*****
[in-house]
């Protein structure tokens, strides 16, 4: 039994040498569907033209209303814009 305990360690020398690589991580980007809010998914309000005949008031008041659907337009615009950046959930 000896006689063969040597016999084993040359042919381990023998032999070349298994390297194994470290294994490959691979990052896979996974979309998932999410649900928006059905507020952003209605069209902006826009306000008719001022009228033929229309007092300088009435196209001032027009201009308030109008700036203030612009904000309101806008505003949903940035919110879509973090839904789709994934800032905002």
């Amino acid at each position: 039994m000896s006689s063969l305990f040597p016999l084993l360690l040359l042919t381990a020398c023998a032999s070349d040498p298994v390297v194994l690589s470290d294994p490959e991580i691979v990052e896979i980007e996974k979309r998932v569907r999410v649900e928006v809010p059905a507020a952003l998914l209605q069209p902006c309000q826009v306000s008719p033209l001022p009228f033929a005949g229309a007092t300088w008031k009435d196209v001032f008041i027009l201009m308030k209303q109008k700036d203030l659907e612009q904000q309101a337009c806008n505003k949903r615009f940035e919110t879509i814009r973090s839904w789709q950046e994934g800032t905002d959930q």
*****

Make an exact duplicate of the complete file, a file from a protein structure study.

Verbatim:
[in-house]
């Protein structure tokens, strides 16, 4: 039994040498569907033209209303814009 305990360690020398690589991580980007809010998914309000005949008031008041659907337009615009950046959930 000896006689063969040597016999084993040359042919381990023998032999070349298994390297194994470290294994490959691979990052896979996974979309998932999410649900928006059905507020952003209605069209902006826009306000008719001022009228033929229309007092300088009435196209001032027009201009308030109008700036203030612009904000309101806008505003949903940035919110879509973090839904789709994934800032905002």
């Amino acid at each position: 039994m000896s006689s063969l305990f040597p016999l084993l360690l040359l042919t381990a020398c023998a032999s070349d040498p298994v390297v194994l690589s470290d294994p490959e991580i691979v990052e896979i980007e996974k979309r998932v569907r999410v649900e928006v809010p059905a507020a952003l998914l209605q069209p902006c309000q826009v306000s008719p033209l001022p009228f033929a005949g229309a007092t300088w008031k009435d196209v001032f008041i027009l201009m308030k209303q109008k700036d203030l659907e612009q904000q309101a337009c806008n505003k949903r615009f940035e919110t879509i814009r973090s839904w789709q950046e994934g800032t905002d959930q």